Mental Health Disparities, Treatment Engagement, and Attrition Among Racial/Ethnic Minorities with Severe Mental Illness: A Review

Jessica Maura, Amy Weisman de Mamani

Research output: Contribution to journalReview articlepeer-review

27 Scopus citations

Abstract

Mounting evidence indicates that there are mental health disparities in the United States that disadvantage racial/ethnic minorities in medical and mental health settings. Less is known, however, about how these findings apply to a particularly vulnerable population, individuals with severe mental illness (SMI). The aim of this paper is to (1) provide a critical review of the literature on racial/ethnic disparities in mental health care among individuals with SMI; (2) identify factors which may contribute to the observed disparities; and (3) generate recommendations on how best to address these disparities. Specifically, this article provides an in-depth review of sociocultural factors that may contribute to differences in treatment engagement and rates of attrition from treatment among racial/ethnic minorities with SMI who present at medical and mental health facilities. This review is followed by a discussion of specific strategies that may promote engagement in mental health services and therefore reduce racial/ethnic disparities in SMI.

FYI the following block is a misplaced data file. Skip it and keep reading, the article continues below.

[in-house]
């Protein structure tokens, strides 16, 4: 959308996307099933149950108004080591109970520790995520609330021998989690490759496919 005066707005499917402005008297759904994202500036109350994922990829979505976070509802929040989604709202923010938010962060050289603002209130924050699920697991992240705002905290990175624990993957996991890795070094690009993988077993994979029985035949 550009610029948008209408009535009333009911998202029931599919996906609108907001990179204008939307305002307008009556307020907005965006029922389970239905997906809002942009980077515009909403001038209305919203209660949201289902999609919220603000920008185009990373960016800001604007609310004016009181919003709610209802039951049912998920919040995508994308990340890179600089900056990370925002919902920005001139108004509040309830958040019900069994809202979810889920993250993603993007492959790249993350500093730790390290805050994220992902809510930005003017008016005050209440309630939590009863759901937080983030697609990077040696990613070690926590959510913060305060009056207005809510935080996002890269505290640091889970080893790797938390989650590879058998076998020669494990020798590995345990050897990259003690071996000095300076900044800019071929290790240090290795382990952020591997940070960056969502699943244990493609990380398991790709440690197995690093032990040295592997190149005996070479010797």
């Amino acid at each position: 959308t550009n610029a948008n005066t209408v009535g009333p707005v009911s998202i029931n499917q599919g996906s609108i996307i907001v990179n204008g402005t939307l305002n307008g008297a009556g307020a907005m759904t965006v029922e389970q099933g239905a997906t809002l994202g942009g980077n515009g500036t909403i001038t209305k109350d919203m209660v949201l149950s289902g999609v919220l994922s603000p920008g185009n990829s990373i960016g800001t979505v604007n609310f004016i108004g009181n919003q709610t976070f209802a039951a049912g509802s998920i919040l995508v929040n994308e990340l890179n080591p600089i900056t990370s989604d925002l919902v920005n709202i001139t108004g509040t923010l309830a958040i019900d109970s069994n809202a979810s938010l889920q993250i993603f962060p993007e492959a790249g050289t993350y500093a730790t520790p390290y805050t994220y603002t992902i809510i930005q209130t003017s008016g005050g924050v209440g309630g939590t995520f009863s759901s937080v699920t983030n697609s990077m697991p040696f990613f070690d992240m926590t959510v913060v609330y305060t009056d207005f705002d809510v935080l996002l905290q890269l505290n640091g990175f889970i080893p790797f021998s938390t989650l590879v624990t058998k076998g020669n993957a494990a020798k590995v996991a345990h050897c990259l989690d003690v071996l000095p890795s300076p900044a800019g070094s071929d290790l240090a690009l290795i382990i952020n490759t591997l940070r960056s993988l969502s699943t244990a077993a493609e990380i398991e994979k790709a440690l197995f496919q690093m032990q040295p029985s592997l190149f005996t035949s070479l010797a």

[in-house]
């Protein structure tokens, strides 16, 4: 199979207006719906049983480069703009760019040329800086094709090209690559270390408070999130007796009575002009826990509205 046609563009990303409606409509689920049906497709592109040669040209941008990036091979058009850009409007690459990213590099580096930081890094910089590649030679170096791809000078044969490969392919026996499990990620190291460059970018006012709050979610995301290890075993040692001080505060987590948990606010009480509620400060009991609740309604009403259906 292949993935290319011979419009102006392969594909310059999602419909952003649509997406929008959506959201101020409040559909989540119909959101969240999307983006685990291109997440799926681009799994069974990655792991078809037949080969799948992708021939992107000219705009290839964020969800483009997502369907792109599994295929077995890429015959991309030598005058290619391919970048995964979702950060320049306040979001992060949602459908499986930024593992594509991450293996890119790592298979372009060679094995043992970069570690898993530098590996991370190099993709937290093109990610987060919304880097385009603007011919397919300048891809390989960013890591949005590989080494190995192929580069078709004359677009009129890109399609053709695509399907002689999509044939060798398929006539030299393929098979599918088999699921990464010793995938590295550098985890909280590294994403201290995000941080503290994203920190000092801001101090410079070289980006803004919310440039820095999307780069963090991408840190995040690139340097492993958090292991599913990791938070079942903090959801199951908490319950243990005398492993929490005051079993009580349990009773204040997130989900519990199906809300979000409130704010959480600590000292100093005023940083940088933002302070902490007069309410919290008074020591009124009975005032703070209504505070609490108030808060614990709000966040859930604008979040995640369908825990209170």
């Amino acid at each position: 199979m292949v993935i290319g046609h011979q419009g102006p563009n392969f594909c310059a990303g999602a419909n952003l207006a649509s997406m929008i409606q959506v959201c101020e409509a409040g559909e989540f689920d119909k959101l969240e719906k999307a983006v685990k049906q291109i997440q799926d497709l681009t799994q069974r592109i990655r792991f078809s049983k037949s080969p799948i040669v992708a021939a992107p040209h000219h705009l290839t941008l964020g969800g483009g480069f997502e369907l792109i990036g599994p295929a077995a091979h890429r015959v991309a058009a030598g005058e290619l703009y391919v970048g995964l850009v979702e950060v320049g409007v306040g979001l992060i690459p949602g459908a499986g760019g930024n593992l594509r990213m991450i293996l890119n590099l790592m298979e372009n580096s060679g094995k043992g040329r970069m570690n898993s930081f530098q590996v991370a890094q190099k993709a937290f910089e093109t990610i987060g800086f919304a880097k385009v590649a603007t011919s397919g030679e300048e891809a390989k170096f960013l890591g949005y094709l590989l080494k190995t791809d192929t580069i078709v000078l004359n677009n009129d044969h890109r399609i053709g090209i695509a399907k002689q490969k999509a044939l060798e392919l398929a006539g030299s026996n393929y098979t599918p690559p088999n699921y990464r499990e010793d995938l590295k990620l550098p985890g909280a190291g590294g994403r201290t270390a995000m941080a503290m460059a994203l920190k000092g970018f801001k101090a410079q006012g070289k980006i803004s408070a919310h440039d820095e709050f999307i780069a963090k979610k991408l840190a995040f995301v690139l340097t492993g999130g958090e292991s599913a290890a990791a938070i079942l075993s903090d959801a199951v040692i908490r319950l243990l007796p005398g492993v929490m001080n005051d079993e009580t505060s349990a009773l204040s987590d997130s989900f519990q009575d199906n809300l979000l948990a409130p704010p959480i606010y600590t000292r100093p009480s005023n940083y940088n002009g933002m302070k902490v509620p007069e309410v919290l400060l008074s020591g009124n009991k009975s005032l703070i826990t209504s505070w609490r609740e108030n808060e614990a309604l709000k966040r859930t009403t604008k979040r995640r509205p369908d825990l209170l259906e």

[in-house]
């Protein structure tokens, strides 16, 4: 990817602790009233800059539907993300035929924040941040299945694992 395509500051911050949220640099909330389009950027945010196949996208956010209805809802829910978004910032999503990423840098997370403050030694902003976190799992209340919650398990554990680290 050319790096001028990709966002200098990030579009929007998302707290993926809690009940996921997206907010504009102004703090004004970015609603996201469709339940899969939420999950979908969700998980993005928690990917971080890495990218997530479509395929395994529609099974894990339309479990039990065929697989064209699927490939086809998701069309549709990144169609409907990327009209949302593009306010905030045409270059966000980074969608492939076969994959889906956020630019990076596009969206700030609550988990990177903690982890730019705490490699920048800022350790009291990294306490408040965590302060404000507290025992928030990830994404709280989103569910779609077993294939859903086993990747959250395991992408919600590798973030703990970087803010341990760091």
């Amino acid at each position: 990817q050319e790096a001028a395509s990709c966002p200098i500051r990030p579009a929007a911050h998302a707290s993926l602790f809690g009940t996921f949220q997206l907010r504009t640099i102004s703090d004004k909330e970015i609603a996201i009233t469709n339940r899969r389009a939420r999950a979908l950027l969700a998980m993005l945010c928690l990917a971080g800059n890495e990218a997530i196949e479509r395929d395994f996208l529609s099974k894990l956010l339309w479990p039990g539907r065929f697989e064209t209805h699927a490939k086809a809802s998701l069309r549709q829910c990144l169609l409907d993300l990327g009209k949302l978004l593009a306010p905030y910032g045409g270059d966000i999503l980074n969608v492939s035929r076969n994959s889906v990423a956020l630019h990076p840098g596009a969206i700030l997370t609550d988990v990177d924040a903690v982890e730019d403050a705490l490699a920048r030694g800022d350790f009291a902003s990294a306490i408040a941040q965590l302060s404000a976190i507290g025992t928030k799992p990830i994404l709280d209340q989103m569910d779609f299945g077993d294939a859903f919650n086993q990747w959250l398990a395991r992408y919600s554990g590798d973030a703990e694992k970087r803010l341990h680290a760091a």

Original languageEnglish (US)
Pages (from-to)187-210
Number of pages24
JournalJournal of Clinical Psychology in Medical Settings
Volume24
Issue number3-4
DOIs
StatePublished - Dec 1 2017

Keywords

  • Health disparities
  • Minorities
  • Severe mental illness
  • Treatment attrition
  • Treatment engagement

ASJC Scopus subject areas

  • Clinical Psychology

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